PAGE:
I was at NorthPark the other day and noticed, right across from Barneys New York, something called Klinger Advanced Aesthetics, which sounds like a college course but looks like a place Katherine Helmond might visit in the movie Brazil. Turns out, it's very much the latter: a place where the ladies can get their hairs cut and their feets scrubbed and their nails polished and their special places waxed and buffed. But it' so much, much more. And maybe the ladies knew about it. Me, not until I read The New York Times this morning and realized that I had been walking past the ground zero of the debate between beauty and medicine.
Turns out Klinger's place--which I initially thought was run by Jamie Farr till the missus set me straight--is a full-service Botoxery. Really, does anything scream NorthPark through barely moving lips more than a salon where you can get Botox and Restylane injections? Thought not. Says The Paper of Record:
"That Klinger has a medical office in its full-service beauty emporium — virtually attached to a Sephora store — has generated charges that it is blurring the line between beauty and medicine.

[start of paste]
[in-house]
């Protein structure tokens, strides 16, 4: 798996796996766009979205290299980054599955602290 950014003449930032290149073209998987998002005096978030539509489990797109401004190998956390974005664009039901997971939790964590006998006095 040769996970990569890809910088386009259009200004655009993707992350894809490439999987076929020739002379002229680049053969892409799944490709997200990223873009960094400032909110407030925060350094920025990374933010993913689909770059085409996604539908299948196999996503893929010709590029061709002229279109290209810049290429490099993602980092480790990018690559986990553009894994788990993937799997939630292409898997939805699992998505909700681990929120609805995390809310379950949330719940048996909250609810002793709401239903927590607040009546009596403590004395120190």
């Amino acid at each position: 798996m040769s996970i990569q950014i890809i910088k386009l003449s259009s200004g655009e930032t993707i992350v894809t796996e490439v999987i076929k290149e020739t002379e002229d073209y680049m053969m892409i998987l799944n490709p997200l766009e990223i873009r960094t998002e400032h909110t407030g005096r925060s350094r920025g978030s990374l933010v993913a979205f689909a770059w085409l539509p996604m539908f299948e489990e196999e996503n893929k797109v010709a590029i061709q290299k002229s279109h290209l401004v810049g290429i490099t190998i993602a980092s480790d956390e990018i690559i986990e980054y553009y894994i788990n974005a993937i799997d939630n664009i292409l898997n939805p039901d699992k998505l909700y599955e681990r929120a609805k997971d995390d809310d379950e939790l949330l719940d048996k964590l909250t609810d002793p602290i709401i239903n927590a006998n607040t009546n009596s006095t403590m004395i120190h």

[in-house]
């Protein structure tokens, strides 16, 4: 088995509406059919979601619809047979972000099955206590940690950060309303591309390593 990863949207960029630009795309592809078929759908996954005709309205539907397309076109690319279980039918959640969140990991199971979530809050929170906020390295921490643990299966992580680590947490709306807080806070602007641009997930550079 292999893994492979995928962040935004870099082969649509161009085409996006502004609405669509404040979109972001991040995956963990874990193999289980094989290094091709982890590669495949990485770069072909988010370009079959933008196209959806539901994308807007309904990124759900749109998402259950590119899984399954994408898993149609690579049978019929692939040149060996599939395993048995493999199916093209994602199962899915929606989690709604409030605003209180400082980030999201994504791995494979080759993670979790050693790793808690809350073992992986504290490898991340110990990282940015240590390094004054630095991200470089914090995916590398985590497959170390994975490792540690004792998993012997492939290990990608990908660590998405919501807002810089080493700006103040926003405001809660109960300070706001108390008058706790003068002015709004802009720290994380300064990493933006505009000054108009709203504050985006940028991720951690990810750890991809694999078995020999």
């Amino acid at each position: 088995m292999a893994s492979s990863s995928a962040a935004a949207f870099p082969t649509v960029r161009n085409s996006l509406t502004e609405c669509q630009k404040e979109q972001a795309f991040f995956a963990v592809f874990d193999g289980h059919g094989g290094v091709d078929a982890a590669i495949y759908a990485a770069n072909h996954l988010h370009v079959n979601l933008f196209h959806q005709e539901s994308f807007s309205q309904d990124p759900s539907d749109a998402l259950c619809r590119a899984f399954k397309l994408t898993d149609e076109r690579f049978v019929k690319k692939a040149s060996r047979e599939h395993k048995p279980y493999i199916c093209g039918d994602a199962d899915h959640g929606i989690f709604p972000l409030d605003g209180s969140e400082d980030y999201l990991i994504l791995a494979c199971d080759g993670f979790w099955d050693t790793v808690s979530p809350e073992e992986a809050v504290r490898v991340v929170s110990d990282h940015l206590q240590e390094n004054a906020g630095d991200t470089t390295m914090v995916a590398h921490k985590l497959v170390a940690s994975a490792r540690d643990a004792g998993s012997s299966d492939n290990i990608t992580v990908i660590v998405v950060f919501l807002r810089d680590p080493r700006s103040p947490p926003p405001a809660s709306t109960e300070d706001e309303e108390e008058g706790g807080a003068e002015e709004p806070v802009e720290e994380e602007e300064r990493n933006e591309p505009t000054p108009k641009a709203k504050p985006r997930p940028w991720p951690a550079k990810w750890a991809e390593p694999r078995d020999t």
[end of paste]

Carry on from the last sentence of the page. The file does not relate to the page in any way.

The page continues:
But what really has the medical community riled up is Klinger's partnerships with the University of Texas Southwestern Medical Center and Johns Hopkins Medicine, giving it and its entire business model the imprimatur of academia.
Further, Klinger intends to take that business model, which includes using nurse practitioners to do injections, and sell it to physicians who won't necessarily have dermatology or plastic surgery training.
Klinger and its partners see their venture as convenience medicine."
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Speaking of, I know a guy who will sell you flat-screens and flu shots out of his apartment. Wanna come with? --Robert Wilonsky